I spent almost four days in San Cristóbal de Las Casas, Chiapas, México - from about 4 pm on Thursday, January 26, to early Monday morning, January 30.
|The cathedral square in San Cristóbal de Las Casas|
The main reason for bring there was the wedding of Enrique and Edith. I’ve known Enrique since 2003 when he stayed with me in Ames while studying English at Iowa State University. We’ve stayed in contact and I decided to take the long trip for his wedding. I am glad I went.
The two families are what we might call lower middle class and very connected with the church. Enrique’s father works at the diocese’s training center and Edith worked (as a volunteer) with youth and a choir at the cathedral.
The wedding celebrations included four fiestas, though I only made it to three! When I arrived Thursday night I went to the 7:00 PM Mass, where the couple sat in the front row and received communion – after having gone through the civil ceremony earlier that day. Then there was a fiesta at the bride’s mother’s house.
|The lasso that connects the husband and wife is part of the ceremony.|
On Saturday the wedding Mass was at noon in the cathedral. The ritual was mostly familiar, but the surprise of the Mass was the music and musicians. Three women sang and played a large marimba, accompanied by a woman on drums and a man on keyboards. The music was not quite what I expected. The opening was the traditional wedding march. The offertory was the traditional “Ave Maria.” But the real surprise was the music for communion – music of Ennio Morricone from the movie “The Mission.” Enrique later told me that the music is often used here.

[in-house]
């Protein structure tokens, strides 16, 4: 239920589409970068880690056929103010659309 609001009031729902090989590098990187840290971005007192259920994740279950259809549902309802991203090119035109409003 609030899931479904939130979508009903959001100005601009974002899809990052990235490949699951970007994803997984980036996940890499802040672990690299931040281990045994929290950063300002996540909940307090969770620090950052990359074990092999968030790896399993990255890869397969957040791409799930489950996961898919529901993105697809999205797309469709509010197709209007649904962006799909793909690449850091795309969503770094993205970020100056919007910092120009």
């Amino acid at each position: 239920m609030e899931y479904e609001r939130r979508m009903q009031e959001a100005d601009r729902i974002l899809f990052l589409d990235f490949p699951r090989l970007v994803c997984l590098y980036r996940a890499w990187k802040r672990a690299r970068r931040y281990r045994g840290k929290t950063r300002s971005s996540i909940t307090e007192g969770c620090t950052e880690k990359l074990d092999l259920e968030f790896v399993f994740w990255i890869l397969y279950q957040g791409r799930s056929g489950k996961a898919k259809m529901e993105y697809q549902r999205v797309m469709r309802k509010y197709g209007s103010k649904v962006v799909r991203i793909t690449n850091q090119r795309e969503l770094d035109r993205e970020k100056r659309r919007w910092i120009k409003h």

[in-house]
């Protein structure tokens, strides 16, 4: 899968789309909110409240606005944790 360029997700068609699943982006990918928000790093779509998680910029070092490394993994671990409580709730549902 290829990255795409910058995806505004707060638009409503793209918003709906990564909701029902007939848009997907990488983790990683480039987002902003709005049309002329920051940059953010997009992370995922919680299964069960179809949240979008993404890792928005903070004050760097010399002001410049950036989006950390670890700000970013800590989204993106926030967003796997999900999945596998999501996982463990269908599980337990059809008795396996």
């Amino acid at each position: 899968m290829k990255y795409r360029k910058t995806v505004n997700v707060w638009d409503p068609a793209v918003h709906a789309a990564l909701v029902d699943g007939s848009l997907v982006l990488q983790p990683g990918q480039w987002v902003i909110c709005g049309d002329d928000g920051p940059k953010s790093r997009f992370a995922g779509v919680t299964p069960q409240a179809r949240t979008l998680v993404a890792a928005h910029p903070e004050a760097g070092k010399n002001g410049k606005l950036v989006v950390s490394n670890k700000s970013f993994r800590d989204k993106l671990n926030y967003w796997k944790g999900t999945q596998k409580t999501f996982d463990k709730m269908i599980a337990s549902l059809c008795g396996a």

|Husband and wife leaving the cathedral amid rice and bubbles.|
After the Mass there was a party with a loud band and a lot of dancing, concluding with a mariachi band.
Sunday afternoon there was another party at the bride’s mother’s house – mostly for family members. This one had more food and drink and a norteño band.
It was a great experience – my first of real southern Mexican life.
|Me and Don Marcelo, Enrique's father|
Because of Enrique and the great hospitality that his father Marcelo offered, I felt very comfortable there. Marcelo and I had a nice talk late one night sitting at his dinner table. I also found out that he is about four months younger than I am.
The trip back to Santa Rosa was long and uneventful. The most interesting part for me was talking with and observing the driver from San Cristóbal to the border. I noticed that he crossed himself every time we passed a church or a shrine. Catholicism is a part of his life – even though he’s not confirmed or married in the church – only civilly married. Two of his three children, though, have been baptized.
I think he has not yet been married in the church because he takes it seriously. He said that if he were married in the church he’d have to go to church every Sunday! I asked him if he had to work many Sundays. As I suspected, he answered yes. – from early morning till 10 pm at times. I then talked about how God understands the need to care for one’s family.
As I left him at the border I encouraged him to arrange his marriage with the church. A little encouragement and evangelization doesn’t hurt.